US lawmakers back sanctions over China’s Muslim crackdown

US President Donald Trump delivers his speech next to US and Chinese flags as he and Chinese President Xi Jinping meet business leaders at the Great Hall of the People in Beijing, China, November 9, 2017. (Reuters)
Updated 12 September 2018
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US lawmakers back sanctions over China’s Muslim crackdown

WASHINGTON: The Republican leaders of a US congressional commission on China urged President Donald Trump’s administration on Wednesday to broaden sanctions on Chinese officials over its treatment of minority Muslims in the Xinjiang region.
In a letter on Wednesday, Senator Marco Rubio, chairman of the Congressional-Executive Commission on China, and Representative Chris Smith, the co-chairman, asked Secretary of Commerce Wilbur Ross to expand the list of Chinese entities barred from purchasing equipment that could be used for surveillance.
“Given the national integration of China’s state security apparatus, we believe there should ... be a presumption of denial for any sale of technology or equipment that would make a direct and significant contribution to the police surveillance and detection system (in the Xinjiang Uighur Autonomous Region),” Rubio and Smith said.
The US State Department on Tuesday expressed deep concern over China’s “worsening crackdown” on minority Muslims in the Xinjiang region, as the Trump administration considered sanctions against Chinese senior officials and companies linked to allegations of human rights abuses.
Discussions have gained momentum within the US government over possible economic penalties in response to reports of mass detentions of ethnic Uighurs and other Muslims, which has prompted a growing international outcry.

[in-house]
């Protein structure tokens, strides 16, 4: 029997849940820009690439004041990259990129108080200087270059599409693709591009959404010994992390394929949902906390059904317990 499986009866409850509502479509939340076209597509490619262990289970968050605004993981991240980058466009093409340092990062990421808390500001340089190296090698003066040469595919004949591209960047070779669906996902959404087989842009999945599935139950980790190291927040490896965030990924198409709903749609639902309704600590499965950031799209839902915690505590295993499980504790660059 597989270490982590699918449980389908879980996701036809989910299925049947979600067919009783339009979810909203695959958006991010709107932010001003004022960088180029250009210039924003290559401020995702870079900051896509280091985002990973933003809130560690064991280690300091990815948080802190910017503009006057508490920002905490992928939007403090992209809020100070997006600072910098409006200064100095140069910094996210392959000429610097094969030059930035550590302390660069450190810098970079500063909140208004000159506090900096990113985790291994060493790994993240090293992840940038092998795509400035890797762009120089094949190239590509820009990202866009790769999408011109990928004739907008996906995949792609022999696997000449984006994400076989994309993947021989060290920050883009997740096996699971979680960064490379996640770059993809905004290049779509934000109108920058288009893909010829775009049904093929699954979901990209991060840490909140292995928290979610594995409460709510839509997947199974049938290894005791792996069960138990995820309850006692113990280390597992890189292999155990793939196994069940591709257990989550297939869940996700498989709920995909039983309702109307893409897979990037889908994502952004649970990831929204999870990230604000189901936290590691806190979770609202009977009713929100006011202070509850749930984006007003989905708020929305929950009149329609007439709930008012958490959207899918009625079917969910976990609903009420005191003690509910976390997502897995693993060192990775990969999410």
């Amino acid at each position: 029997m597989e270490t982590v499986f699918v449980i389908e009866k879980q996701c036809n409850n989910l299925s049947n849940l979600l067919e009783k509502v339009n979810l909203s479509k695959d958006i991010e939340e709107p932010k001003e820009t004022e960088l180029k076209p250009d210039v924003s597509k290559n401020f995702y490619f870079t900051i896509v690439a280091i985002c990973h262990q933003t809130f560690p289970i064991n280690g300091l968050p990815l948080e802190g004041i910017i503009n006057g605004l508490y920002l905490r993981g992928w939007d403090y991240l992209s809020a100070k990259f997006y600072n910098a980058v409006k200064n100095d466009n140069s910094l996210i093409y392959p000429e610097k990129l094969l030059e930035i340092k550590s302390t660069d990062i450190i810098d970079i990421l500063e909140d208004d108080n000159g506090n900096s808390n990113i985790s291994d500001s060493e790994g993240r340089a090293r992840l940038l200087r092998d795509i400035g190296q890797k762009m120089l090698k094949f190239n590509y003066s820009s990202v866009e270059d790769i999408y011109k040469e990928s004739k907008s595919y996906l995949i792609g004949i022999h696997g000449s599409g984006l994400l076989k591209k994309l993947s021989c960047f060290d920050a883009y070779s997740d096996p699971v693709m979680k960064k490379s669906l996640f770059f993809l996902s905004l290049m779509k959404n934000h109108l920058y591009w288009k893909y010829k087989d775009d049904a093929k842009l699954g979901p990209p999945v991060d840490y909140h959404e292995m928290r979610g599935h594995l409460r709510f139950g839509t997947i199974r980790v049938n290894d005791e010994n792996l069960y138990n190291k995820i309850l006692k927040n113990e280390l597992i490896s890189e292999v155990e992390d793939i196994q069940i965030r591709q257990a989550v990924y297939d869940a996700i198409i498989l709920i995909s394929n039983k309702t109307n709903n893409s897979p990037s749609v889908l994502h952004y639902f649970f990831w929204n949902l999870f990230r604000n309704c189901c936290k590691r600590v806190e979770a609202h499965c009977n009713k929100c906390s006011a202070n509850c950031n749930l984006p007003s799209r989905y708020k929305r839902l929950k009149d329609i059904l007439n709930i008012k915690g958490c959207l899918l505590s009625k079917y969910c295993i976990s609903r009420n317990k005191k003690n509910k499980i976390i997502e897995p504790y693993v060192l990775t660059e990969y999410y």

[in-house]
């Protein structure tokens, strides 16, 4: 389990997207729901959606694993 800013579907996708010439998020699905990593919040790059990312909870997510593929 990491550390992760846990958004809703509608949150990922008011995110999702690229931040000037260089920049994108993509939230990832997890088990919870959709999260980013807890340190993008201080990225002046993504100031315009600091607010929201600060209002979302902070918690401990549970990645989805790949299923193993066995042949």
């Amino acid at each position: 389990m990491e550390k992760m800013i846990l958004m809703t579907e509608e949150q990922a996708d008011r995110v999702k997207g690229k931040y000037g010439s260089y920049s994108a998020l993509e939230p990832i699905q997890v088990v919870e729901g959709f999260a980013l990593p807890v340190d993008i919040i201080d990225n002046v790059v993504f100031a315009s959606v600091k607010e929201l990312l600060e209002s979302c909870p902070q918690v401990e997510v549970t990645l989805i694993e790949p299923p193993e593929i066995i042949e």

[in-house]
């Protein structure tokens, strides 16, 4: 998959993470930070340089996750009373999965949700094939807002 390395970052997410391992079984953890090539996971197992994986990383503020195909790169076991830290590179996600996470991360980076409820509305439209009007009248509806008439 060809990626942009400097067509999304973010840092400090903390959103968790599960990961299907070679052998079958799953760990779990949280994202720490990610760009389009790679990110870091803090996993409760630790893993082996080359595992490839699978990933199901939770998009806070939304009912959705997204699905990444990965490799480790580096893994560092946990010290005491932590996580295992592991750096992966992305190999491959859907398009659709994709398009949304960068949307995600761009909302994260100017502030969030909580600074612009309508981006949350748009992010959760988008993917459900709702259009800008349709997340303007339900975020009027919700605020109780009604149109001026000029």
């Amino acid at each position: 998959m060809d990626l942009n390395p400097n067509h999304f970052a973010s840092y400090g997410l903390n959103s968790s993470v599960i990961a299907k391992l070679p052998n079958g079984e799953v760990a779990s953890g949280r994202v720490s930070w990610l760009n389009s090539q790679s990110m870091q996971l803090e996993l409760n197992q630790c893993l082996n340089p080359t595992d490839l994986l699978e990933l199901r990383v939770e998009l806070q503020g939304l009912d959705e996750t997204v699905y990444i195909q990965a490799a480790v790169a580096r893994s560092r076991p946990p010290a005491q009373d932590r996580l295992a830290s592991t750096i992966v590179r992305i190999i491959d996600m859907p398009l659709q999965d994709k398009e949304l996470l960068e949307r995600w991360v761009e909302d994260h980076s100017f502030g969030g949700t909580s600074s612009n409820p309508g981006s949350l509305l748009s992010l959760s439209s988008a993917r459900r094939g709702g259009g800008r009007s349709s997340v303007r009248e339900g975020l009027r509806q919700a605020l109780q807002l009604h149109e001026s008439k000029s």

UK core pay growth strongest in nearly 11 years, but jobs growth slows

Data showed the unemployment rate remained at 3.8 percent as expected. (Shutterstock)
Updated 16 July 2019
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UK core pay growth strongest in nearly 11 years, but jobs growth slows

  • Core earnings have increased by 3.6 percent annually, beating the median forecast of 3.5 percent
  • The unemployment rate fell by 51,000 to just under 1.3 million

LONDON: British wages, excluding bonuses, rose at their fastest pace in more than a decade in the three months to May, official data showed, but there were some signs that the labor market might be weakening. Core earnings rose by an annual 3.6 percent, beating the median forecast of 3.5 percent in a Reuters poll of economists. Including bonuses, pay growth also picked up to 3.4 percent from 3.2 percent, stronger than the 3.1 percent forecast in the poll. Britain’s labor market has been a silver lining for the economy since the Brexit vote in June 2016, something many economists attribute to employers preferring to hire workers that they can later lay off over making longer-term commitments to investment. The pick-up in pay has been noted by the Bank of England which says it might need to raise interest rates in response, assuming Britain can avoid a no-deal Brexit. Tuesday’s data showed the unemployment rate remained at 3.8 percent as expected, its joint-lowest since the three months to January 1975. The number of people out of work fell by 51,000 to just under 1.3 million. But the growth in employment slowed to 28,000, the weakest increase since the three months to August last year and vacancies fell to their lowest level in more than a year. Some recent surveys of companies have suggested employers are turning more cautious about hiring as Britain approaches its new Brexit deadline of Oct. 31. Both the contenders to be prime minister say they would leave the EU without a transition deal if necessary. A survey published last week showed that companies were more worried about Brexit than at any time since the decision to leave the European Union and they planned to reduce investment and hiring. “The labor market continues to be strong,” ONS statistician Matt Hughes said. “Regular pay is growing at its fastest rate for nearly 11 years in cash terms and its quickest for over three years after taking account of inflation.” The BoE said in May it expected wage growth of 3 percent at the end of this year.